Relieving the pressure has helped a lot but the Natural release still occurs.

Those fucking freighters are piling up nd causing a real issue. Those Long Shoremen better get they lazy fucking asses in gear. I know a few and they make a shit ton of $$ for what they do. Covid is no longer the issue

I would not eat anything that lives within 20 miles of any coast

Getting the Ports to increase throughput doesn’t solve the problem if you can’t move material out of the Port.

infrastructure across the board needs to be addressed (rail and road access).  Also looking at under utilized ports.

Link to post
Share on other sites
On 10/4/2021 at 9:01 AM, fastyacht said:

Why are there still wells off the CA coast?

Because you want fiberglass or carbon fiber boats, and fast sails.  You travel on airplanes.  You want your food packaged in a safe and sanitary manner.  You like avocados from Chile and lobster from Maine.  Your cheap 70" TV came from China and is mostly polymers and plastic.  You appreciate 21st century healthcare and healthcare devices are made up of tons of unique polymers.  Oil and gas is never going away., but oil is going to $200 a barrel, so enjoy $1500 electric bills and $16 a gallon gas.  Diesel cost will triple your grocery bill.  I guess we could get a horse a carriage to ship groceries to Whole Foods. 

Link to post
Share on other sites
On 10/4/2021 at 10:07 AM, Crash said:

Cause there is oil there and they have leases that allow them to get it?  CA doesn't have nearly enough green power to run the state's power grid, so unless you're gonna NIMBY off the problem to somewhere else, we still need it for now.

More to the point, if you want to eliminate oil you need to build enough generation and transmission to replace the power it currently provides for industry, agriculture and transportation.  Until you have electric tractors and trucks and the power to run them going off oil would just result in mass starvation.

  • Like 2
Link to post
Share on other sites
25 minutes ago, Spinsheet said:

Because you want fiberglass or carbon fiber boats, and fast sails.  You travel on airplanes.  You want your food packaged in a safe and sanitary manner.  You like avocados from Chile and lobster from Maine.  Your cheap 70" TV came from China and is mostly polymers and plastic.  You appreciate 21st century healthcare and healthcare devices are made up of tons of unique polymers.  Oil and gas is never going away., but oil is going to $200 a barrel, so enjoy $1500 electric bills and $16 a gallon gas.  Diesel cost will triple your grocery bill.  I guess we could get a horse a carriage to ship groceries to Whole Foods. 

Only about 10% of oil production is used for manufacturing. Oil's not going away but we should, and will, stop burning it. It's far too valuable and damaging to do so.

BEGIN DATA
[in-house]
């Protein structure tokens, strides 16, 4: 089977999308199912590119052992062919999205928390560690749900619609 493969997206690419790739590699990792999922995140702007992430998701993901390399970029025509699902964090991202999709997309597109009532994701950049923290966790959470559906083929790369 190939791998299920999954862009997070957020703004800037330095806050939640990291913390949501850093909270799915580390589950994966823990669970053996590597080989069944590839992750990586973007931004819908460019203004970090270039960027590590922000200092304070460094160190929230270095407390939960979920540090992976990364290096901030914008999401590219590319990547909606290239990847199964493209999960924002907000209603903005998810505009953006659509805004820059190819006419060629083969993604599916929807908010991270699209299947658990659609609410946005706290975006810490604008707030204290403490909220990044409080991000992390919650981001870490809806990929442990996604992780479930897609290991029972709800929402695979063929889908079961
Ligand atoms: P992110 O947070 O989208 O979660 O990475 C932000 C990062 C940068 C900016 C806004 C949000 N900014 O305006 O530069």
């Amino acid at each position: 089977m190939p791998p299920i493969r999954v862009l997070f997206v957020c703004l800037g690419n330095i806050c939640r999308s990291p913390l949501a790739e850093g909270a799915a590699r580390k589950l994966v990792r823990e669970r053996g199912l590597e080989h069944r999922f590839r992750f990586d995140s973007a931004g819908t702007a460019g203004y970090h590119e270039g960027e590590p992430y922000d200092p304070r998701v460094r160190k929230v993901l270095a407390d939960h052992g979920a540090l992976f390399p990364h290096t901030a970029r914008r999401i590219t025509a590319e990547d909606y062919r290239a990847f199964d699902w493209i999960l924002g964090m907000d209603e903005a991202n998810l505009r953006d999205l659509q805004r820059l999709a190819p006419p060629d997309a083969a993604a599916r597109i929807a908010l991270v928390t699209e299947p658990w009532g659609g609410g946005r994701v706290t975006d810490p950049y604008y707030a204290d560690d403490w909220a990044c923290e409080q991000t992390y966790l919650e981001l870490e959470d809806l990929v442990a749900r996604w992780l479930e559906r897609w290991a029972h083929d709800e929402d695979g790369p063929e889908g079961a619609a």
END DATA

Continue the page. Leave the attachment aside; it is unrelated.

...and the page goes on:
• Like 5
Link to post
Share on other sites
1 hour ago, Spinsheet said:

Because you want fiberglass or carbon fiber boats, and fast sails.  You travel on airplanes.  You want your food packaged in a safe and sanitary manner.  You like avocados from Chile and lobster from Maine.  Your cheap 70" TV came from China and is mostly polymers and plastic.  You appreciate 21st century healthcare and healthcare devices are made up of tons of unique polymers.  Oil and gas is never going away., but oil is going to $200 a barrel, so enjoy $1500 electric bills and $16 a gallon gas.  Diesel cost will triple your grocery bill.  I guess we could get a horse a carriage to ship groceries to Whole Foods. 

I

I don,t own a tv but thanks for that

 

Link to post
Share on other sites
48 minutes ago, IStream said:

Only about 10% of oil production is used for manufacturing. Oil's not going away but we should, and will, stop burning it. It's far too valuable and damaging to do so.

the fact that gallon of gas is cheaper than a gallon of milk never ceases to amaze me.

Link to post
Share on other sites
On 10/5/2021 at 1:03 PM, Somebody Else said:

Hancock Park next to Los Angeles County Museum of Art.

right, and next to the fenced off tar pits. Living in a city makes one think that nature has been tamed, but it looks like they can't really keep up with the natural seeps in their nicely landscaped park (although it was a pretty neat feature all on its own and well worth the price of admission :). It may be worth mentioning that digging below grade anywhere in LA is potentially disastrous. I was surprised that Musk was able to dig a tunnel without an explosion. Every now and then, a random building blows up in LA because gas accumulation in the basement.

Link to post
Share on other sites
13 minutes ago, floater said:

the fact that gallon of gas is cheaper than a gallon of milk never ceases to amaze me.

Well, until you factor in the percentage of your US taxes that goes towards military operations in the Middle East...But that's probably a topic for PA.

Link to post
Share on other sites
2 hours ago, floater said:

the fact that gallon of gas is cheaper than a gallon of milk never ceases to amaze me.

Not sure why. Drill a hole and refine resulting fluid in a still and sell it.

OR

Buy a cow. Buy or rent a bull to get the cow pregnant. Feed the cow. Take the cow to the vet or the vet to the cow. Milk the cow every day or the cow will not be happy with you. Collect the milk. Process it it. Bottle it. Sell it. It amazes me milk is as cheap as it is.

  • Like 3
Link to post
Share on other sites
2 hours ago, kent_island_sailor said:

Not sure why. Drill a hole and refine resulting fluid in a still and sell it.

OR

Buy a cow. Buy or rent a bull to get the cow pregnant. Feed the cow. Take the cow to the vet or the vet to the cow. Milk the cow every day or the cow will not be happy with you. Collect the milk. Process it it. Bottle it. Sell it. It amazes me milk is as cheap as it is.

I suppose the problem is that I have a degree in economics - and all that college educatin just knocked all the common sense straight outta me.